Cook next commanded (1772–75) an expedition to the South Pacific of two ships, the Resolution and the Adventure. On this voyage he disproved the rumor of a great southern continent, explored the Antarctic Ocean and the New Hebrides, visited New Caledonia, and by the observance of strict diet and hygiene prevented scurvy, heretofore the scourge of long voyages. Cook sailed again in 1776; in 1778 he visited and named the Sandwich Islands (Hawaii) and unsuccessfully searched the coast of NW North America for a Northwest Passage. On the return voyage he was killed by natives on the island of Hawaii. During the course of his journeys Cook visited about ten major Pacific island groups and more than 40 individual islands, also making first European contact with a wide variety of indigenous peoples.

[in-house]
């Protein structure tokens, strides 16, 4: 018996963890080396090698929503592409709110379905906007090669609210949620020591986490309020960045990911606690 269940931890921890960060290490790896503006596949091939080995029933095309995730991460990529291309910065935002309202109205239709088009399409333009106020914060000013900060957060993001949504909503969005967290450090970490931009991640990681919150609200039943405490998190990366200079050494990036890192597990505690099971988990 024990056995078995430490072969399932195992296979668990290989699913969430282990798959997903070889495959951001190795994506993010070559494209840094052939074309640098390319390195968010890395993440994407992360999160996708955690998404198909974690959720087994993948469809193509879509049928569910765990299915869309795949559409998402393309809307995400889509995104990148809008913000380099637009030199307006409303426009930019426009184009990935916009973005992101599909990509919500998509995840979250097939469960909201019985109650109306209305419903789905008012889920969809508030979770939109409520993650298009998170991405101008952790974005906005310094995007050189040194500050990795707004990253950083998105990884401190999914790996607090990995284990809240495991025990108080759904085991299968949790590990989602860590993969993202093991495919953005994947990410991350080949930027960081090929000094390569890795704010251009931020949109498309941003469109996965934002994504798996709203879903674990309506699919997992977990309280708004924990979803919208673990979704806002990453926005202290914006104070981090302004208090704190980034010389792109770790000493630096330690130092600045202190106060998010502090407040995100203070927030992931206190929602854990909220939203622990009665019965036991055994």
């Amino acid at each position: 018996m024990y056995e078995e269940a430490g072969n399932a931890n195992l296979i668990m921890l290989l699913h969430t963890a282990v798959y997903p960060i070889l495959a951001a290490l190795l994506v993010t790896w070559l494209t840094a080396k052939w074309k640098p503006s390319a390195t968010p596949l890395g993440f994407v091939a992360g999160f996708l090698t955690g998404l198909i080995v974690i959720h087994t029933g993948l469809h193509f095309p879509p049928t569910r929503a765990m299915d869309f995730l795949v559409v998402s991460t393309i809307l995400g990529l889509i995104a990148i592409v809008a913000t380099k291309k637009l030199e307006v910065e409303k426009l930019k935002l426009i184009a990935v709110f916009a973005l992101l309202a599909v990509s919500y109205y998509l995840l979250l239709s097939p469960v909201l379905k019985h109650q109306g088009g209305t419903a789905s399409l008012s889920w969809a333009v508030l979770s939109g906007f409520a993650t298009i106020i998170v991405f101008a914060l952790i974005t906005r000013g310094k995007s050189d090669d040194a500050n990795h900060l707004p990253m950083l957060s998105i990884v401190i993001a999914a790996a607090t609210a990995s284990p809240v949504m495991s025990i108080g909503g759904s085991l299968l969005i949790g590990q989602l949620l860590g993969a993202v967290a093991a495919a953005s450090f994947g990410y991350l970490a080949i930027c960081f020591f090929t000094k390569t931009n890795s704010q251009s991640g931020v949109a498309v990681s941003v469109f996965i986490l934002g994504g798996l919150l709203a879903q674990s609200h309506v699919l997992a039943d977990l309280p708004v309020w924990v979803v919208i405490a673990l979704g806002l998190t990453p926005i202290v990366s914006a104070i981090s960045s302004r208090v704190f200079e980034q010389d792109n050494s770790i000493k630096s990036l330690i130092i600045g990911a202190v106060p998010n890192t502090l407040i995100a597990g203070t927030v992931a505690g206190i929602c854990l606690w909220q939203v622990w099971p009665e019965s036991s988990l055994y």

See the definitive edition of his journals, ed. by J. C. Beaglehole (4 vol. and portfolio, repr. 1999); selections from his journals, ed. by A. G. Price (1958, repr. 1969); biographies by A. Villiers (1967), J. C. Beaglehole (1974), R. Hough (1995), and F. McLynn (2011); A. Moorehead, The Fatal Impact (1966); H. Zimmerman, The Third Voyage of Captain Cook (1988); L. Withey, Voyages of Discovery (1989); G. Obeyesekere, The Apotheosis of Captain Cook (1992); N. Thomas, Cook (2003); G. Blainey, Sea of Dangers (2009).
The Columbia Electronic Encyclopedia, 6th ed. Copyright © 2012, Columbia University Press. All rights reserved.
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